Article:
This is part of an ongoing pro/con series on RotoGraphs over the next couple of weeks. Today we’ll look at the positive/negative side of Carlos Santana. Expect the opposite side shortly.
Look at these numbers:
Perfectly acceptable totals if you were drafting Miguel Olivo in the 21st round.
And now these ZiPS for the rest of the season:
Pretty damn good if I’m buying low on Matt Wieters.
But I didn’t draft Olivo in the 21st round and I’m not buying low on Wieters here. I’m talking about Carlos freakin’ Santana. I’m talking about the switch-hitting, power-swinging backstop that was, not just the top prospect in the Indians’ system, but one of the most highly regarded prospects in all of baseball. This guy was supposed to be the best. This guy was supposed to be the best fantasy catcher, second only to the almighty Joe Mauer. This guy was supposed to eat lightning and crap thunder.
But it hasn’t turned out that way now, has it? You could have gotten the same production had you just drafted John Buck. In fact, Olivo’s numbers make Santana’s numbers look like Yadier Molina’s numbers.
“Oh, but Howard, look at the OBP! Santana’s OBP is killer. He’s a total stud in OBP leagues.”
Pffffft! You know what? Maybe Santana’s numbers are killer in an OBP league, but how many leagues out there in the baseball fantasy world count OBP instead of AVG? Maybe in your more competitive leagues they do, but I’m guessing the majority of leagues out there in existence go with batting average over on-base percentage. It may not be the first choice of fantasy nerds like us, but it’s out there and it’s pretty common. I’m talking about your work league. I’m talking about the league you’ve been doing with your high school buddies for the last 20 years. I’m talking about your brother-in-law’s league where you’re competing against nine other mooks with deep pockets and the attention span of a hyperactive kid without his Ritalin and fed too much chocolate. Your most basic of fantasy baseball leagues default to batting average. So right there, based on current production, Santana’s overall value takes a hit. His regular ol’, non-saberfied stats look pretty pedestrian.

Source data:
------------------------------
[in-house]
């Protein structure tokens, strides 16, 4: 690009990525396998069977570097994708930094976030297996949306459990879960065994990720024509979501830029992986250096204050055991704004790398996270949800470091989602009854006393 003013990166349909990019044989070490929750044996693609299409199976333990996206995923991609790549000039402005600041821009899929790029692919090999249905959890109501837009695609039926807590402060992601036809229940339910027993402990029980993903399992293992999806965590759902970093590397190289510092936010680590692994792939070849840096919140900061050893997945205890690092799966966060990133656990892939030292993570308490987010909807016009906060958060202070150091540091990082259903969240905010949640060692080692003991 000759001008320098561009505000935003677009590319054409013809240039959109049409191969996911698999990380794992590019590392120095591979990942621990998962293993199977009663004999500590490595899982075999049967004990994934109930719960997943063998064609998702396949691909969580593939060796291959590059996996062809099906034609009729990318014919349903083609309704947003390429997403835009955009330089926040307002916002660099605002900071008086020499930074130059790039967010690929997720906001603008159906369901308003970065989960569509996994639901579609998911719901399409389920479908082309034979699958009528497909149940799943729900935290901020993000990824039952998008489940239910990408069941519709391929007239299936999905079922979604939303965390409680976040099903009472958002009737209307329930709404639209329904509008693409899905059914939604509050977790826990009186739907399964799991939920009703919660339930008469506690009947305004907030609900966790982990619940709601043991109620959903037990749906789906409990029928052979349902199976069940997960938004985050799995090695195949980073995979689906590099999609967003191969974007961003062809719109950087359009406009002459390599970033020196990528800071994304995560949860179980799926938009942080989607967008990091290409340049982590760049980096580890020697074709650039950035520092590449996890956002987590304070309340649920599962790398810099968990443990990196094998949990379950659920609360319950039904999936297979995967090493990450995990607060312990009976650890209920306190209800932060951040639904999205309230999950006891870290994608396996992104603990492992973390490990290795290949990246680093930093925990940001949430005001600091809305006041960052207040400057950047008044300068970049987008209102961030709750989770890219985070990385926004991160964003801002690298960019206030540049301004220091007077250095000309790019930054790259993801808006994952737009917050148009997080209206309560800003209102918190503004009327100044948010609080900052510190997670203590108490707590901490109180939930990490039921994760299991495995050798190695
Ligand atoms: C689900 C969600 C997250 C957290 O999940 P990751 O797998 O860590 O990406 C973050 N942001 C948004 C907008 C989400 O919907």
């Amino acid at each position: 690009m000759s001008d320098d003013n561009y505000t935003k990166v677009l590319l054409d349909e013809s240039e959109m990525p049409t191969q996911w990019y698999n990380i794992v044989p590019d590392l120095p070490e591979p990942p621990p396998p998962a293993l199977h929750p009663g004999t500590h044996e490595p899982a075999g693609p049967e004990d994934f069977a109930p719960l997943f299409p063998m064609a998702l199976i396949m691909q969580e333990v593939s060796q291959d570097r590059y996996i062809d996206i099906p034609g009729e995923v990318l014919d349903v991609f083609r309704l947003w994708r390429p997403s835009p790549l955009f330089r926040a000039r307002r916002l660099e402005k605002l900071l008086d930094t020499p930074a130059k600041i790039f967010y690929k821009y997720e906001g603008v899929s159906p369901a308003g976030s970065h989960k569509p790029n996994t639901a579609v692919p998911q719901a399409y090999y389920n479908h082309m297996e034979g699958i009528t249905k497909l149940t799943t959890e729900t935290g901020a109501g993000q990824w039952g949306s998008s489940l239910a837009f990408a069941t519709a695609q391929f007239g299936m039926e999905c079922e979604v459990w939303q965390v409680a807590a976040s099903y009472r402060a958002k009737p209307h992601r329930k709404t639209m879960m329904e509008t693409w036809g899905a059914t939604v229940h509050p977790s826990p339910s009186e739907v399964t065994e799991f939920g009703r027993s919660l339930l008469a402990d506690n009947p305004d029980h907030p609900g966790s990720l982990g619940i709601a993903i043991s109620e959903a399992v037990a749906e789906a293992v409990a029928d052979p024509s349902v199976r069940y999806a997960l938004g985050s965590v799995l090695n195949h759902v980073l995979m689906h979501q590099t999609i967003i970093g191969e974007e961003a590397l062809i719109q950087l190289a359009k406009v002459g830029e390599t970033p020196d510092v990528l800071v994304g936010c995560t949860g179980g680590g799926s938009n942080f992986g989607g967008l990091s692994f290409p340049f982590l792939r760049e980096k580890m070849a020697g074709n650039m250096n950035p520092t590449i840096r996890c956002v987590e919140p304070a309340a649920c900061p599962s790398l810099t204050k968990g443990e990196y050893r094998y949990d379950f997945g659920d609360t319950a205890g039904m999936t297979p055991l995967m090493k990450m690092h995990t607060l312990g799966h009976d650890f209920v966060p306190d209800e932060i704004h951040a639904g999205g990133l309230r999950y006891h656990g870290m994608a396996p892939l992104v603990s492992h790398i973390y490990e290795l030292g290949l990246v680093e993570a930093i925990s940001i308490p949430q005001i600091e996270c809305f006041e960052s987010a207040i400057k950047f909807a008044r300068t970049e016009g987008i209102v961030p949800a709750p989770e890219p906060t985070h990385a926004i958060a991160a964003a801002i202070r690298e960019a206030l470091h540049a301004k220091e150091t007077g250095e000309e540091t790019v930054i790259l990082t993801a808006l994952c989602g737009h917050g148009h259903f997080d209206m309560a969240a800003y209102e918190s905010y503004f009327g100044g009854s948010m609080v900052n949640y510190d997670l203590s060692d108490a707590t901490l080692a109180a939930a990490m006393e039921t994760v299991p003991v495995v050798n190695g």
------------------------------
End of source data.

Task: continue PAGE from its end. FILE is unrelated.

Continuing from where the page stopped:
Sure, Santana looked pretty good last season before he got waxed by Ryan Kalish. Nothing that had you doing back-flips, but solid enough to keep you hoping. However, in a world that preaches sample size, you obviously have to take those numbers from 192 plate appearances with a grain of salt, right? He’s had 50 more plate appearance this year and the numbers are fairly similar, although this year’s slash line of .223/.353/.386 looks pretty pathetic in comparison.
So what makes everyone think that Santana is the be all, end all of fantasy catchers? Because he can take a walk and has a high OBP? See my comments above.
You want to blame his current atrocities on the low BABIP and tell me that it’s going to increase? Sure. Maybe a little. You want to blame it on the 1.31 GB/FB rate, the 49.1 GB% and the uber-weak 13.3 LD%? Go right ahead. But tell me how exactly you know that those numbers are going to dramatically change for the better?
Is it because he has such phenomenal minor league numbers? Sure. Everyone who crushes the ball in the minors comes up to the big leagues and rakes. It says it right here on the back of my Brandon Wood bubble gum card.
Listen, I don’t hate the guy. Not at all. I think he will find success at the major league level at some point. But to think that it’s happening right now and that you should buy, buy buy, then you’re mistaken. You’ll end up overpaying because his value is sitting all in his name right now. Keeper leagues? If you can afford to hold him for another year or two and then maybe get that superstar production, then take the risk. But if you’re in a re-draft league this year, you’re not missing anything special by not owning him. Most catchers need time to develop and that includes the great Carlos Santana.